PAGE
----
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26 June 2019

Economic Immigration Is Strengthening Canadas Economy Evelyn Ackah Ackah Business Immigration Law

Canada’s economy is showing signs of strength and growth, yet employers are facing continued skilled worker labour shortages. On June 20, Canada’s Minister of Immigration, Refugees and Citizenship, Ahmed Hussen discussed the benefits of accepting more skilled and educated refugees with employable skills and opening Canada’s economic immigration streams to refugees. 

Statistics Canada 1st Quarter 2019

The Canadian economy showed signs of strength in May as it added 27,700 jobs and the unemployment rate fell to its lowest level since comparable data become available in 1976.

The Star

At the same time, Canadian employers are facing labour shortages for skilled workers due to an aging population and the increasing number of Canadians who are reaching retirement age. Statistics Canada reported:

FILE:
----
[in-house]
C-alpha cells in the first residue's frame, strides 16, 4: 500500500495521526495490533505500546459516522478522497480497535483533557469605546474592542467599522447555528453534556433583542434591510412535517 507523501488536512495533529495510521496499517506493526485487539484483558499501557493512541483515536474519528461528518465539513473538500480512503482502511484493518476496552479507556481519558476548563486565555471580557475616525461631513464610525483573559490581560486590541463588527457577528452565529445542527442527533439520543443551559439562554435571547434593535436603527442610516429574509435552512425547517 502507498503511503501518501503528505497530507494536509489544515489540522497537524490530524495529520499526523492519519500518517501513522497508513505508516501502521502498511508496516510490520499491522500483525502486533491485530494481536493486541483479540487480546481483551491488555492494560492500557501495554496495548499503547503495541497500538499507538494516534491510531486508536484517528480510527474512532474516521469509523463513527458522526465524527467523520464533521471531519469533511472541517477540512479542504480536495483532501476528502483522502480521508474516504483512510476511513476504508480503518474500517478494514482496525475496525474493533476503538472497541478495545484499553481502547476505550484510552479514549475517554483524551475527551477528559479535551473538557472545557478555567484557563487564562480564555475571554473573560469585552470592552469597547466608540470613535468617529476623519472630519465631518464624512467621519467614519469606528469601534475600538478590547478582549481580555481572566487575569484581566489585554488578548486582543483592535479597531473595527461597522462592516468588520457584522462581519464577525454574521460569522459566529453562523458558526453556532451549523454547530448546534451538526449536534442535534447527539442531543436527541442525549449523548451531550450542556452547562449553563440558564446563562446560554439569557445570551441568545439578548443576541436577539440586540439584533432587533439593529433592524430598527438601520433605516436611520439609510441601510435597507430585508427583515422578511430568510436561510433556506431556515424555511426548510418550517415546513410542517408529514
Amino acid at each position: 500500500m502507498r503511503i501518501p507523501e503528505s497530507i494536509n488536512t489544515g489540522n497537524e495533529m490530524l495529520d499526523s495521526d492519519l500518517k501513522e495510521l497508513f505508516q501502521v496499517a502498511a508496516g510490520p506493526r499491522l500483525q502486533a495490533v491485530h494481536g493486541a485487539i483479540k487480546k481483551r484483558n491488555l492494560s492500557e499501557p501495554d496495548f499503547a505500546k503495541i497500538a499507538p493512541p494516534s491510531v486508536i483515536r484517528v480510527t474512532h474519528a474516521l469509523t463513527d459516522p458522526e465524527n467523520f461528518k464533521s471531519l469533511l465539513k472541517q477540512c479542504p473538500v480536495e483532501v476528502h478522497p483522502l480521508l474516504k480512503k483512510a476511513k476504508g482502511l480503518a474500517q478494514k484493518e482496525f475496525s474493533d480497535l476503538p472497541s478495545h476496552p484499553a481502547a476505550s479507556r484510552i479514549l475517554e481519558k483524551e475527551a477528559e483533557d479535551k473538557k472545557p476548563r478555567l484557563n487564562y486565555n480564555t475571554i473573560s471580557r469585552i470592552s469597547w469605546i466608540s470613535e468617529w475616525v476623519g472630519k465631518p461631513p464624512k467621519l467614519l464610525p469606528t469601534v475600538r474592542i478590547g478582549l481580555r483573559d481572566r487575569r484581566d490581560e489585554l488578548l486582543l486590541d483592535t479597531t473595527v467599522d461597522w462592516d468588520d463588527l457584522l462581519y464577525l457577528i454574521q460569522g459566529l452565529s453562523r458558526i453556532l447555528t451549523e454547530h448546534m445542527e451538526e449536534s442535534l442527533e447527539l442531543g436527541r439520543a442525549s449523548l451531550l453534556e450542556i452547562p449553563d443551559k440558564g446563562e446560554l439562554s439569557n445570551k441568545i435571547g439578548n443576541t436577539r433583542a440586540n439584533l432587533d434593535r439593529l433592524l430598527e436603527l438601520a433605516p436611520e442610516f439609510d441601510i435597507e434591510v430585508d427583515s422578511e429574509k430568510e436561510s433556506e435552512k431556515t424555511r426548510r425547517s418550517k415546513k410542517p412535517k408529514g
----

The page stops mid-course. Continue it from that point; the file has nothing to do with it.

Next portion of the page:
• over 500,000 jobs went unfilled across Canada in the 1st three months of 2019 
  • nearly 80% of the unfilled jobs were for permanent positions 
  • 1st quarter of 2019, Canada had 506,000 job vacancies – an increase of over 44,000 vacancies from the 1st quarter of 2018

The Economic Mobility Pathways Project (EMPP) 

In partnership with Talent Beyond Boundaries, RefugePoint and the United Nations High Commissioner for Refugees (UNHCR), EMPP is a pilot project to evaluate whether skilled refugees in Kenya and the Middle East can access Canada’s economic immigration programs. Through the EMPP, eligible skilled refugees registered with the UNHCR are referred to Manitoba, Ontario, Newfoundland and Labrador, Nova Scotia, and the Yukon for consideration for a provincial nomination (PNP) for permanent residence based on local labour needs. 

More Economic Refugees 
While few refugees have immigrated to Canada through the EMPP, on World Refugee Day  Hussen said he would like to see more economic refugee immigrants and for the program to grow “massively:”

“Instead of thinking of refugees as people who just want resettlement and people who are passive recipients of aid, how about re-imagining refugees as people who have assets to contribute, who have talents and skills that we need in Canada?”

It can be helpful to consult an experienced immigration and refugee lawyer to evaluate your unique case and advise you on the best option for your case.